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7 Ways to Keep Students Entertained During Indoor Recess Without Losing Your Sanity

Ways to Keep Students Entertained During Indoor Recess

If you dread indoor recess, you aren't alone. Losing outdoor recess means teachers lose a much-needed break, but it also means students don't get the chance to burn off steam by running around on the playground. It can feel like a lose-lose situation. But it's definitely not!

Indoor recess allows students to practice different social skills, like teamwork and sharing. It can also give them the experience of free choice in the classroom, which can create a more comfortable atmosphere when it's time to get back to business.

Although a successful indoor recess does require extra prep, it doesn't need to cause you to lose your sanity! You can keep the kids occupied while still catching up on your emails or grading a few papers.

Here are our favorite ways to keep students entertained during recess.

#1 - Create Indoor Recess Stations

One of the best ways to make sure all of your students are entertained during indoor recess is to give them plenty of options. However, without a structure, it's easy for students to lose board game pieces and craft supplies, not to mention the mayhem that can ensue!

Creating indoor recess stations can help you keep everything in one spot. It also helps you clarify rules and expectations. Most students are familiar with the station format due to the existing instruction, so following it during recess doesn't require any new directions.

Just make sure you choose stations that are fun! Some great ideas for indoor recess stations include the following:

  • Coloring with crayons, colored pencils, and markers
  • Board games and card games
  • Building blocks, like Legos or K'NEX
  • Playdough and modeling clay
  • Jigsaw puzzles
  • Crossword puzzles, word finds, and other worksheet puzzles

Are you wondering which stations will be most popular? Ask your students! If you find out there are a lot of kids who want to play with building blocks, for example, you might set up two separate stations with the same activity so all the students get to do what they want during recess.

#2 - Host a Competition

Let kids get into the competitive spirit during recess! Not only does it give them something fun to do, but it also teaches good sportsmanship.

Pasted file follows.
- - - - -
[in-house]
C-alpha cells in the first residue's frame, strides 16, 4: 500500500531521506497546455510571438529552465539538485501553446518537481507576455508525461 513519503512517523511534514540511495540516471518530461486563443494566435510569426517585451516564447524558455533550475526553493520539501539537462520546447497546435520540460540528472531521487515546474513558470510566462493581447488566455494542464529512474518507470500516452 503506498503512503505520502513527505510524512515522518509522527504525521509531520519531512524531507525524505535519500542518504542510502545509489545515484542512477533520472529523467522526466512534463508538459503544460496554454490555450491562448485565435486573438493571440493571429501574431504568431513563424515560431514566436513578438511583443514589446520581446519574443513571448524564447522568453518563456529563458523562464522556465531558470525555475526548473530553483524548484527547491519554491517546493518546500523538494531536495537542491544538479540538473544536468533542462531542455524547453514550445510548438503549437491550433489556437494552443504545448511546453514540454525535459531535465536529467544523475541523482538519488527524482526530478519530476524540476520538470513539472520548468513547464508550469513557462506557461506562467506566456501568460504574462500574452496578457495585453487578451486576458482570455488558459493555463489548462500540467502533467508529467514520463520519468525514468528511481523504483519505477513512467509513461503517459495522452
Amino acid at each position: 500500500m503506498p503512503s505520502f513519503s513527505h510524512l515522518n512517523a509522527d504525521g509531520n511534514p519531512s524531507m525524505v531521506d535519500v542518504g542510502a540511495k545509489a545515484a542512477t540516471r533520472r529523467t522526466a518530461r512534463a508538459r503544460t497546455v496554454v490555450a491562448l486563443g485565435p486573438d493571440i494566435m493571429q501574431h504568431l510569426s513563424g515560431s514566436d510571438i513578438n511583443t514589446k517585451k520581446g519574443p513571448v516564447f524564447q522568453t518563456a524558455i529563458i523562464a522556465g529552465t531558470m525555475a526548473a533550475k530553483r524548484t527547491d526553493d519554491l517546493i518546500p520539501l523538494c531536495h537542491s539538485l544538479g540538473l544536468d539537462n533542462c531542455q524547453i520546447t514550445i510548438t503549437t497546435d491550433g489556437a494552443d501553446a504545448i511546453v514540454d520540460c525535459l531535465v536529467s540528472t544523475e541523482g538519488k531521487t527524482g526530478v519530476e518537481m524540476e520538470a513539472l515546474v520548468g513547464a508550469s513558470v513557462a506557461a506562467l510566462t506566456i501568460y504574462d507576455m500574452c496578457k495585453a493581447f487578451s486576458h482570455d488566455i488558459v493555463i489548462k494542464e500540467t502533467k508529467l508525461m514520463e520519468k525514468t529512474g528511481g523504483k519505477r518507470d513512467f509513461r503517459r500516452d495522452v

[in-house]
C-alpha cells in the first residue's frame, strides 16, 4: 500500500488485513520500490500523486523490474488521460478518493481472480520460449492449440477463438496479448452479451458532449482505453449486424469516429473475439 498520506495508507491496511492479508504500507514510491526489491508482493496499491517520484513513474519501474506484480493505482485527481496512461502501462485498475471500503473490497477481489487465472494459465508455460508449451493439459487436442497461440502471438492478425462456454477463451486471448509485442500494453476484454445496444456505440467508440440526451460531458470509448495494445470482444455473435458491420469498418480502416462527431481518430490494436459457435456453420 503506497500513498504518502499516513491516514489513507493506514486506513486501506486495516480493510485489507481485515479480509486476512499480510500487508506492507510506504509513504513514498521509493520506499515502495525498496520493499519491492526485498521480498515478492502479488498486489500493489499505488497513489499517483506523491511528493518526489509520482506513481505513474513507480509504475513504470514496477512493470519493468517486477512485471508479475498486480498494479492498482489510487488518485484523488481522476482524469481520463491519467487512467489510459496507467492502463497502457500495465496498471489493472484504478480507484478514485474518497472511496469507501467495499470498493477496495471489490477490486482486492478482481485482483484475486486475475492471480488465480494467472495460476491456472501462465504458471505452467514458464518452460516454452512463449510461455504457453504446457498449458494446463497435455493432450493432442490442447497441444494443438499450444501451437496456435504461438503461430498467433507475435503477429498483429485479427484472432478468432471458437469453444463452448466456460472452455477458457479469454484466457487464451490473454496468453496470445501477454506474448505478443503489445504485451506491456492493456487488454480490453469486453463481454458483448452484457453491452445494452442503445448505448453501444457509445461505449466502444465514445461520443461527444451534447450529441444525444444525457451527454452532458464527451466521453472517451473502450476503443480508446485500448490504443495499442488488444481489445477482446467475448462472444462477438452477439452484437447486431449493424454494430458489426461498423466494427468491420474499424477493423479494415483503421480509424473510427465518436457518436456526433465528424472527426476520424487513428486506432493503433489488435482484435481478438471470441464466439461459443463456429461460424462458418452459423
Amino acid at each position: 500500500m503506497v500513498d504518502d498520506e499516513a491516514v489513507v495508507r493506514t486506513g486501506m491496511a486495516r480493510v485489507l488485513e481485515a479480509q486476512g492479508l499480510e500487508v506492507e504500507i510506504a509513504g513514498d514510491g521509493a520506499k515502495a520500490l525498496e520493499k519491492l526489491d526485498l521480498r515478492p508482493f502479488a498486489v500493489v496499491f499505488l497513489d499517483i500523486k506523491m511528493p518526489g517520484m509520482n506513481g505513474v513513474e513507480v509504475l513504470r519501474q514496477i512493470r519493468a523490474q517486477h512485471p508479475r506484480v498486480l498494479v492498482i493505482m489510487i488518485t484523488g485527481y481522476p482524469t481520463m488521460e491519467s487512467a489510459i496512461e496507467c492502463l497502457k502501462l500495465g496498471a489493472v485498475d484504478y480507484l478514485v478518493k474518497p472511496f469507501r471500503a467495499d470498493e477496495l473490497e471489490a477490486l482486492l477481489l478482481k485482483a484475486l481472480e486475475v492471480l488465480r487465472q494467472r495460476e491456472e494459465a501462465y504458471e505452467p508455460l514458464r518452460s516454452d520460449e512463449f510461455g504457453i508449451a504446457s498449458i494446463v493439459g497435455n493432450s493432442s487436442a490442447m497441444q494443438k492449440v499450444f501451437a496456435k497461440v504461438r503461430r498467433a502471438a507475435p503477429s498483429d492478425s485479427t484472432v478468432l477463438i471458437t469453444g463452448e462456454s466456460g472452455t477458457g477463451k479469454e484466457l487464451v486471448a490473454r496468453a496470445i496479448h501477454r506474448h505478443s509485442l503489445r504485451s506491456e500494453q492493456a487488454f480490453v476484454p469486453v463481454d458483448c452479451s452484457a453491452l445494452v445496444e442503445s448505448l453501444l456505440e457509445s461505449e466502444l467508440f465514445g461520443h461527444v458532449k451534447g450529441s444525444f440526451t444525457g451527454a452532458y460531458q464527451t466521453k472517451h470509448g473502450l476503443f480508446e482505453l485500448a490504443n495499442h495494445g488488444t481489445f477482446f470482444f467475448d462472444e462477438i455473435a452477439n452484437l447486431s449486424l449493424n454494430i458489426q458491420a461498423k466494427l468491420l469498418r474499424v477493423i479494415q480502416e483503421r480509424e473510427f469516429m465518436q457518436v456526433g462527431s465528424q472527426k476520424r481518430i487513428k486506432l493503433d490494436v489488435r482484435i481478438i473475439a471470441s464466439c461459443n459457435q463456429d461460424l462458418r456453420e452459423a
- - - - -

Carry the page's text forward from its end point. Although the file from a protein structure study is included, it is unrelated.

The question is, what kind of competition do you host?

Think about the students you have in your class this year and what they might like. An energetic class might appreciate a jump rope contest to see who can jump the longest, while a low-energy class might appreciate a checkers competition.

Other ideas include

  • Stacking cups
  • Memory
  • Mancala
  • Cornhole
  • Jacks

You can always let your students vote on what kind of competition they would like if you're feeling stuck.

Not all students have to compete, either. Students who don't want to play can still participate in different roles. For example, one student might like to keep track of the winner and the loser of each game, while another might be in charge of making sure participants practice good sportsmanship.

Just make sure there's something for students to do once they are no longer in the competition. They may want to continue watching, but they may also want to find something else to do, whether it be coloring or playing a game with another student who is no longer competing.

#3 - Bring Out Mini Desktop Games

Board games and card games are always handy during indoor recess. There's nothing wrong with bringing out the classics, but there's just something about miniature things that kids love, so why not build a collection of mini desktop games?

You can find mini versions of just about every kind of game, from Monopoly to Battleship and even Jenga. The best part is that mini-games often cost less than their regular-sized counterparts, which means you can build a great game cabinet for less!